“OMFG” is text-speak for the unspeakable. It's also the tag line for a new ad campaign aimed at teens and featuring a jumble of sexual situations, including teens undressing each other and two girls kissing. The campaign blitz is appearing in print and television, all aimed at drumming up eyeballs for the CW network's teen-themed soap "Gossip Girl."

For the uninitiated, “OMG” translates to “Oh My God” in the language of email and text messaging. The addition of the “F” means … well, it’s the word that can cost broadcasters a hefty government fine if someone actually says it on TV.

Now, of course, executives at the CW could never admit that they were actively targeting teens with such a "provocative" ad. Nor would they ever admit they were intentionally dodging an FCC fine by using the letter "F" instead of the unspeakable word. Nor would they ever consider that "F" used next to "G," which stands for "God" would be blasphemous. In fact they've gone out of their way on these subjects. But reality has a way of well, keeping it real.



Robert F. Kennedy Jr. wants to ‘abolish’ carbon usage and sees a direct comparison to the end of slavery.

According to Kennedy, “industry and government warnings” about avoiding “economic ruin” should not be heeded because abolishing slavery did not cripple the British economy as was predicted “Instead of collapsing, as slavery’s proponents had predicted, Britain’s economy accelerated,” he argued. Here's how he put it:


In Spring of 2007, magazines such as Vanity Fair and Elle offered readers ways to "green" their lives and help the environment. Now, the April issue of Glamour brings readers another "57 Little Ways to Save the Planet."

Announcing "Mother Earth needs our help," the article begins by accusing "we use too much fuel (which causes pollution), chop down too many trees, conserve too little water; toss too much waste into landfills."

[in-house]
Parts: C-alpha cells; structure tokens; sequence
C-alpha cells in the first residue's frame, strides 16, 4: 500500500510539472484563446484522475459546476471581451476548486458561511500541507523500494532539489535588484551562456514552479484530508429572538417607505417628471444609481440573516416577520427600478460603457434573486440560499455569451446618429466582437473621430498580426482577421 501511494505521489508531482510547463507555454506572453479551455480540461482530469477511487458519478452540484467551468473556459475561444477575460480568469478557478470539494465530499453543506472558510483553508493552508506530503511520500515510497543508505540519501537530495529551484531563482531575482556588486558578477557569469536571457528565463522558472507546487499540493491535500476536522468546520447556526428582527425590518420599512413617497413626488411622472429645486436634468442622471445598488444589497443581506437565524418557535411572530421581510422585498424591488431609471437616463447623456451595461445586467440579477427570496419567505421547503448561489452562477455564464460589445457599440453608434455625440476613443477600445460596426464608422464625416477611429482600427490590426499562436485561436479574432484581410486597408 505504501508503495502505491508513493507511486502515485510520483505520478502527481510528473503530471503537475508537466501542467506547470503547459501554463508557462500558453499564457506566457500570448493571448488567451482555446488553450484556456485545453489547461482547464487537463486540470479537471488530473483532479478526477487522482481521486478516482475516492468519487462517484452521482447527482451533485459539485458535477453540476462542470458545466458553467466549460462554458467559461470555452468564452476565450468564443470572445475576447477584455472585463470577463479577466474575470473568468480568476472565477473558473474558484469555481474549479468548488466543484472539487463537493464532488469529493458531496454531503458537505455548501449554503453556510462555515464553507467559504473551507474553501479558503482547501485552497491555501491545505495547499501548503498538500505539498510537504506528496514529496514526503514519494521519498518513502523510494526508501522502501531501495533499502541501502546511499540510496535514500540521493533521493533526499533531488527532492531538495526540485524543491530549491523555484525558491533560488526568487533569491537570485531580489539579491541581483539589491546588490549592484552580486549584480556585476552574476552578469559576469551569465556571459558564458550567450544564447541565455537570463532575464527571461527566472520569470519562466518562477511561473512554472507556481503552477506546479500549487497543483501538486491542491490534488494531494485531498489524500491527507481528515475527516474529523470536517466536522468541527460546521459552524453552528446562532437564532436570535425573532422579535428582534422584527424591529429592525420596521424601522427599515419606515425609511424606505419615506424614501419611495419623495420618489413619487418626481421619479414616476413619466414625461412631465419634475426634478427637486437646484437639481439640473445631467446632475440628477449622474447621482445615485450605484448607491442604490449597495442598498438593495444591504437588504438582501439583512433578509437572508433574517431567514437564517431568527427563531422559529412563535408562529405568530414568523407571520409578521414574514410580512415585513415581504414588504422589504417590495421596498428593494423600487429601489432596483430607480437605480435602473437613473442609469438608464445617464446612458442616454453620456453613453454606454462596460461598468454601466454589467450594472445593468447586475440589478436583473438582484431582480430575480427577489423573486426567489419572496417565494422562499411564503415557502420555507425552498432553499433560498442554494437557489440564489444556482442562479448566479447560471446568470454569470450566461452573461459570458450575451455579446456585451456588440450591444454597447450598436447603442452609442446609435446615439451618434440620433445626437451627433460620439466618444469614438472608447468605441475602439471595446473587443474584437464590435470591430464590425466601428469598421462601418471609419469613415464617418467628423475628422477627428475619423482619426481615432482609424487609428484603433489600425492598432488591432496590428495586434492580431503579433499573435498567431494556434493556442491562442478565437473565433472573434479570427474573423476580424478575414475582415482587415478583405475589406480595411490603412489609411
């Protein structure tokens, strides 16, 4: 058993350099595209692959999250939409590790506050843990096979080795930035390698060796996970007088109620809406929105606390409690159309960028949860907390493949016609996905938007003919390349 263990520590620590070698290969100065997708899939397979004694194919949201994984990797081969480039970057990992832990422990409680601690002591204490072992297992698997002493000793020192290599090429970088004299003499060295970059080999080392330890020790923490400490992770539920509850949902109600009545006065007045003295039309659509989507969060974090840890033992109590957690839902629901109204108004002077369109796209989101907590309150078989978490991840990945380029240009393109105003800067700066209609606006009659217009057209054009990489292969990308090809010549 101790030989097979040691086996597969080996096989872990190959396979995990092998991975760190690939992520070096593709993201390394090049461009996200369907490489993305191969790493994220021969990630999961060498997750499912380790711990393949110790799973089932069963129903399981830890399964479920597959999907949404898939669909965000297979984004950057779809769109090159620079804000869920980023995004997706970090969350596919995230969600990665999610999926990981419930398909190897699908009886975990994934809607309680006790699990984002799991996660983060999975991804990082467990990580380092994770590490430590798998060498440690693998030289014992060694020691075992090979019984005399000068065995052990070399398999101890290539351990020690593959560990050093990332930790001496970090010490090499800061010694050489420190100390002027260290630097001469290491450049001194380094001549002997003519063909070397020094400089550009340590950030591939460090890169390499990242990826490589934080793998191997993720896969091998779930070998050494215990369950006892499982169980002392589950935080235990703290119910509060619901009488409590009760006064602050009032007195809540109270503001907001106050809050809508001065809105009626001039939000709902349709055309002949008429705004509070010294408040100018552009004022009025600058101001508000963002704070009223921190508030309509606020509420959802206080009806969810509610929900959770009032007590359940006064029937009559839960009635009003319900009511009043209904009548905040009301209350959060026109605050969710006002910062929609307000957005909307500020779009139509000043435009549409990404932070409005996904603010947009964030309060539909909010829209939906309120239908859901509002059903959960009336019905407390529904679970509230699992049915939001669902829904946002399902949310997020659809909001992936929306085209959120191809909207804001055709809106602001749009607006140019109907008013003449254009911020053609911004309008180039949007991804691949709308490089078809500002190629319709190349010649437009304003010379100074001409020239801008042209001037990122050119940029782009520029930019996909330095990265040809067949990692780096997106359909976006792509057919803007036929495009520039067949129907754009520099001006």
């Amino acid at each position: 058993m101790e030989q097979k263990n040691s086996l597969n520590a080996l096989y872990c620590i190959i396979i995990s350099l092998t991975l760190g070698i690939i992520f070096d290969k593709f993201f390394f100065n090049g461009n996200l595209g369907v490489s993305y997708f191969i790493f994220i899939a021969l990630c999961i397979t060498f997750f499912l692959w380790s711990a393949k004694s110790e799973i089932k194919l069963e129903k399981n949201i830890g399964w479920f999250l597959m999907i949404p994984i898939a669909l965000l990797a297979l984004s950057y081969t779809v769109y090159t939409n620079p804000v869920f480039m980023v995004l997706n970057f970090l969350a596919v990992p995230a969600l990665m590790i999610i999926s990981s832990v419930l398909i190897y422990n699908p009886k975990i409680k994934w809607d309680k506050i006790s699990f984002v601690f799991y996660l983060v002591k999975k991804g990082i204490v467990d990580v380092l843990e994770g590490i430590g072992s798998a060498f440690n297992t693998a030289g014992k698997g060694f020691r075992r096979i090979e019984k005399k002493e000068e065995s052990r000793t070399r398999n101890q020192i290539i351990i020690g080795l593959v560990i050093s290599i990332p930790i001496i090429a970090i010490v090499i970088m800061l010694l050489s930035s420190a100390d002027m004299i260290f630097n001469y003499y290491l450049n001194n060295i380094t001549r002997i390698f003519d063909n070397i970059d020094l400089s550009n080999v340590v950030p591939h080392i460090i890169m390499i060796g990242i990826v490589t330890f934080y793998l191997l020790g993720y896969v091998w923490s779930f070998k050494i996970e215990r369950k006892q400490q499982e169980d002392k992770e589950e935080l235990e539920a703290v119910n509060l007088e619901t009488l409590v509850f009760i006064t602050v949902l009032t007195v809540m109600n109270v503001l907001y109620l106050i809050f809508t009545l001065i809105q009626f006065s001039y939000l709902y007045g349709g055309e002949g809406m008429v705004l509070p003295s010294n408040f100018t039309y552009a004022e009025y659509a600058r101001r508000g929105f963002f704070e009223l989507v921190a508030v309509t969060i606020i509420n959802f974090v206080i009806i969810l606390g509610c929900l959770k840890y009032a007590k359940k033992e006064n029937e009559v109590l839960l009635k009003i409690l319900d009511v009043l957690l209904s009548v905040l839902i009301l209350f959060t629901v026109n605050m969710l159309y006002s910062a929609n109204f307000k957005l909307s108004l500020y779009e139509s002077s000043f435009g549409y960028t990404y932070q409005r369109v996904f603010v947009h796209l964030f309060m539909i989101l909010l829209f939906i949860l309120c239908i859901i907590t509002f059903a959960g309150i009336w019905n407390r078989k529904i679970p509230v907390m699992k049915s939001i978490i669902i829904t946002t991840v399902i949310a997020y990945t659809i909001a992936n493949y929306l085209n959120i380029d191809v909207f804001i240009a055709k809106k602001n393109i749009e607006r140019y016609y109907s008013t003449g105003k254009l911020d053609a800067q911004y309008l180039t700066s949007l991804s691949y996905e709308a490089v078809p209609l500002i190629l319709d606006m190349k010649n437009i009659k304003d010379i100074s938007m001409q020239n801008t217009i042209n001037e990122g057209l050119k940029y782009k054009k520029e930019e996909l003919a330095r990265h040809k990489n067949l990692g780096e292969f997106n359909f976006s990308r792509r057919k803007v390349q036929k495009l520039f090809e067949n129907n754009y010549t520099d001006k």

Glamour tells readers it has consulted its "panel of experts" and come up with the best small ways to fight "these major problems." Of course, Glamour's "panel of experts" is comprised mostly of members of radical left-wing environmental groups such as the Sierra Club, Natural Resources Defense Council, and the Center for Science in the Public Interest.



I bet you can't say the following without laughing hysterically: the media were much kinder to George W. Bush during the 2000 election campaign cycle than Vice President Al Gore.

As absurd as this statement might seem, such was the premise of an article in October's Vanity Fair written by contributing editor Evgenia Peretz and marvelously entitled "Going After Gore."

In it, Peretz - apparently with a straight face - claimed: "The New York Times, The Washington Post, and other top news outlets kept going after [Gore], with misquotes (‘I invented the Internet'), distortions (that he lied about being the inspiration for Love Story), and strangely off-the-mark needling, while pundits such as Maureen Dowd appeared to be charmed by his rival, George W. Bush."

Makes one wonder what the color of the sky is in Peretz's world. Regardless, for your entertainment pleasure, here are some of the absolutely hysterical lowlights (emphasis added throughout):



Republicans held a debate on Sunday, but CBS’s Hannah Storm seemed more interested in Rudy Giuliani’s personal life and then Mitt Romney’s crankiness.



Republican presidential candidate Rudy Giuliani has received plenty of flak from both the Left and the Right for various reasons, but CNN's "American Morning" on Wednesday spent more than six minutes discussing an article critical of Giuliani's wife in the latest issue of the left-wing glossy magazine "Vanity Fair." Co-host John Roberts interviewed the author of the article, Judy Bachrach, as well as got a response from Giuliani friend and campaign aide Randy Mastro. In addition to this, "American Morning" ran a segment from "Anderson Cooper 360" political reporter Tom Foreman on Giuliani's criticism of the universal health care proposals of several Democrat presidential candidates. Foreman, using an overexcited tone in his voice, compared Giuliani to Tony Soprano, and portrayed Giuliani in a pretty unflattering light. (see more including transcript after the jump)

Video (0:56): Real (1.54 MB) or Windows (1.74 MB), plus MP3 audio (309 kB).